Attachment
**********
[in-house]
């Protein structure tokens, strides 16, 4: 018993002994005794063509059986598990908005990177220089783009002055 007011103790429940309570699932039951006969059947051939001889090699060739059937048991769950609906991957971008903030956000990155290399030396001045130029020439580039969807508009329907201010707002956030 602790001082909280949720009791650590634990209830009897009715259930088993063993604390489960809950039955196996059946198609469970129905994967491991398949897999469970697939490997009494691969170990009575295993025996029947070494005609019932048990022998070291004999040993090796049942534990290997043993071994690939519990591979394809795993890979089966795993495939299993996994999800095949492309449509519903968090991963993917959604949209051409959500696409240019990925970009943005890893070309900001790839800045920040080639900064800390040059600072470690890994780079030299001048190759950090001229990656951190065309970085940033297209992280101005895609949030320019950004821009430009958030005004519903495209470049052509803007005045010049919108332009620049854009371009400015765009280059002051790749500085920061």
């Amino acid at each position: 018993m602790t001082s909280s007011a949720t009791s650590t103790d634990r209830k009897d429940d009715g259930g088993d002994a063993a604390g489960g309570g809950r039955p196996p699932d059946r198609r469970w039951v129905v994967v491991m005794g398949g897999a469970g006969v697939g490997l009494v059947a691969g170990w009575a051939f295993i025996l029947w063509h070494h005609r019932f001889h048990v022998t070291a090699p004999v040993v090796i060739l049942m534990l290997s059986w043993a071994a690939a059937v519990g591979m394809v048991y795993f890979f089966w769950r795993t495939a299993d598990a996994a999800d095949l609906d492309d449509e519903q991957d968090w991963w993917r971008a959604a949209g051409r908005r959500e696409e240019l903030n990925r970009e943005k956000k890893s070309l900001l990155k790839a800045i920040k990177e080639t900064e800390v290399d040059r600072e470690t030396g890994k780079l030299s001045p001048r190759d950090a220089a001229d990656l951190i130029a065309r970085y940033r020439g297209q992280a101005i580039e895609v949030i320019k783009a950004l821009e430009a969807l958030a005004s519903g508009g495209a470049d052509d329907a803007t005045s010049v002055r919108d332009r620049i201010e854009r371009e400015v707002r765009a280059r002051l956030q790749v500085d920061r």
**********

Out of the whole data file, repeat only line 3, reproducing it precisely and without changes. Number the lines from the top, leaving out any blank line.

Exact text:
């Amino acid at each position: 018993m602790t001082s909280s007011a949720t009791s650590t103790d634990r209830k009897d429940d009715g259930g088993d002994a063993a604390g489960g309570g809950r039955p196996p699932d059946r198609r469970w039951v129905v994967v491991m005794g398949g897999a469970g006969v697939g490997l009494v059947a691969g170990w009575a051939f295993i025996l029947w063509h070494h005609r019932f001889h048990v022998t070291a090699p004999v040993v090796i060739l049942m534990l290997s059986w043993a071994a690939a059937v519990g591979m394809v048991y795993f890979f089966w769950r795993t495939a299993d598990a996994a999800d095949l609906d492309d449509e519903q991957d968090w991963w993917r971008a959604a949209g051409r908005r959500e696409e240019l903030n990925r970009e943005k956000k890893s070309l900001l990155k790839a800045i920040k990177e080639t900064e800390v290399d040059r600072e470690t030396g890994k780079l030299s001045p001048r190759d950090a220089a001229d990656l951190i130029a065309r970085y940033r020439g297209q992280a101005i580039e895609v949030i320019k783009a950004l821009e430009a969807l958030a005004s519903g508009g495209a470049d052509d329907a803007t005045s010049v002055r919108d332009r620049i201010e854009r371009e400015v707002r765009a280059r002051l956030q790749v500085d920061r």